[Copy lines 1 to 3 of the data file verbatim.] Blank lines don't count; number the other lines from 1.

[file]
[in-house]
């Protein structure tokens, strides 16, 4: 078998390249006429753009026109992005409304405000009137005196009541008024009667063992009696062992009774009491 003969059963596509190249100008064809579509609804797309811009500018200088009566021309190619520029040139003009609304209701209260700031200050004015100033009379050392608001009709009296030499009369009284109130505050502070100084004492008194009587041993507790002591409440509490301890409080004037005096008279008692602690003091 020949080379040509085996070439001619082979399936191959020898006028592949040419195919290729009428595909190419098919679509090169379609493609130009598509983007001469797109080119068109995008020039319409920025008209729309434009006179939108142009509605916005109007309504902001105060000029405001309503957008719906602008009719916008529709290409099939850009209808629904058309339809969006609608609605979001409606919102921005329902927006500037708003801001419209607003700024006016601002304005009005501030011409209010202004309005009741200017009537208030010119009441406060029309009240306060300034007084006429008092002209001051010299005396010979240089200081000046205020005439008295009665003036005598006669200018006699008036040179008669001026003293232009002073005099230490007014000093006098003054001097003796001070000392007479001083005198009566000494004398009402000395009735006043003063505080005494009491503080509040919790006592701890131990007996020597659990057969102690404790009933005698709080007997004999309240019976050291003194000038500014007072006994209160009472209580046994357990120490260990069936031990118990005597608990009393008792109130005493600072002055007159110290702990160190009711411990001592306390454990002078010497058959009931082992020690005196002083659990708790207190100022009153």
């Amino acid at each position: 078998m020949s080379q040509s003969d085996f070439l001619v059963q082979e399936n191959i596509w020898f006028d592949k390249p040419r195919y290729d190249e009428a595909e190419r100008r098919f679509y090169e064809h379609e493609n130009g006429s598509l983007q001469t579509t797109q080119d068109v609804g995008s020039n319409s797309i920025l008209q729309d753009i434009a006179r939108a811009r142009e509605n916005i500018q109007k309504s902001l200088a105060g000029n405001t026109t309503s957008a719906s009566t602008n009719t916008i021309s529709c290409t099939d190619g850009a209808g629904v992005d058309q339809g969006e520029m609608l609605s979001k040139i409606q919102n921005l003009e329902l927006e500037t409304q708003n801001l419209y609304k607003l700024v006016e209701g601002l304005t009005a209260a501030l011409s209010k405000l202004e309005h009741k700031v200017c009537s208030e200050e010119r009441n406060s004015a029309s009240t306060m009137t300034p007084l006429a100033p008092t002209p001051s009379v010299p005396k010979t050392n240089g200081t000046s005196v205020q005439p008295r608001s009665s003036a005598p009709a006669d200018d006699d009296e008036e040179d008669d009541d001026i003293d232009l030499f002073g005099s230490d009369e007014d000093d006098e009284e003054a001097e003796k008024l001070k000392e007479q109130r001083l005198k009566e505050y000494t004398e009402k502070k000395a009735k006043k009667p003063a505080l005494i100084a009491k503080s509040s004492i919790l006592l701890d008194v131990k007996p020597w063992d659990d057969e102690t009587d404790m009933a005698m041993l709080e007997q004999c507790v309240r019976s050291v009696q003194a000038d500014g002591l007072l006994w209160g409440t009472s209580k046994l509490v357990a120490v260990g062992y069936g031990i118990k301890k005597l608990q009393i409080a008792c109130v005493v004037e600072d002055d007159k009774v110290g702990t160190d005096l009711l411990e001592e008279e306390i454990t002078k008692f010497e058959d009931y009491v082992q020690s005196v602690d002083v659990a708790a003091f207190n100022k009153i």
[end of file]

[in-house]
């Protein structure tokens, strides 16, 4: 078998390249006429753009026109992005409304405000009137005196009541008024009667063992009696062992009774009491 003969059963596509190249100008064809579509609804797309811009500018200088009566021309190619520029040139003009609304209701209260700031200050004015100033009379050392608001009709009296030499009369009284109130505050502070100084004492008194009587041993507790002591409440509490301890409080004037005096008279008692602690003091 020949080379040509085996070439001619082979399936191959020898006028592949040419195919290729009428595909190419098919679509090169379609493609130009598509983007001469797109080119068109995008020039319409920025008209729309434009006179939108142009509605916005109007309504902001105060000029405001309503957008719906602008009719916008529709290409099939850009209808629904058309339809969006609608609605979001409606919102921005329902927006500037708003801001419209607003700024006016601002304005009005501030011409209010202004309005009741200017009537208030010119009441406060029309009240306060300034007084006429008092002209001051010299005396010979240089200081000046205020005439008295009665003036005598006669200018006699008036040179008669001026003293232009002073005099230490007014000093006098003054001097003796001070000392007479001083005198009566000494004398009402000395009735006043003063505080005494009491503080509040919790006592701890131990007996020597659990057969102690404790009933005698709080007997004999309240019976050291003194000038500014007072006994209160009472209580046994357990120490260990069936031990118990005597608990009393008792109130005493600072002055007159110290702990160190009711411990001592306390454990002078010497058959009931082992020690005196002083659990708790207190100022009153």
């Amino acid at each position: 078998m020949s080379q040509s003969d085996f070439l001619v059963q082979e399936n191959i596509w020898f006028d592949k390249p040419r195919y290729d190249e009428a595909e190419r100008r098919f679509y090169e064809h379609e493609n130009g006429s598509l983007q001469t579509t797109q080119d068109v609804g995008s020039n319409s797309i920025l008209q729309d753009i434009a006179r939108a811009r142009e509605n916005i500018q109007k309504s902001l200088a105060g000029n405001t026109t309503s957008a719906s009566t602008n009719t916008i021309s529709c290409t099939d190619g850009a209808g629904v992005d058309q339809g969006e520029m609608l609605s979001k040139i409606q919102n921005l003009e329902l927006e500037t409304q708003n801001l419209y609304k607003l700024v006016e209701g601002l304005t009005a209260a501030l011409s209010k405000l202004e309005h009741k700031v200017c009537s208030e200050e010119r009441n406060s004015a029309s009240t306060m009137t300034p007084l006429a100033p008092t002209p001051s009379v010299p005396k010979t050392n240089g200081t000046s005196v205020q005439p008295r608001s009665s003036a005598p009709a006669d200018d006699d009296e008036e040179d008669d009541d001026i003293d232009l030499f002073g005099s230490d009369e007014d000093d006098e009284e003054a001097e003796k008024l001070k000392e007479q109130r001083l005198k009566e505050y000494t004398e009402k502070k000395a009735k006043k009667p003063a505080l005494i100084a009491k503080s509040s004492i919790l006592l701890d008194v131990k007996p020597w063992d659990d057969e102690t009587d404790m009933a005698m041993l709080e007997q004999c507790v309240r019976s050291v009696q003194a000038d500014g002591l007072l006994w209160g409440t009472s209580k046994l509490v357990a120490v260990g062992y069936g031990i118990k301890k005597l608990q009393i409080a008792c109130v005493v004037e600072d002055d007159k009774v110290g702990t160190d005096l009711l411990e001592e008279e306390i454990t002078k008692f010497e058959d009931y009491v082992q020690s005196v602690d002083v659990a708790a003091f207190n100022k009153i």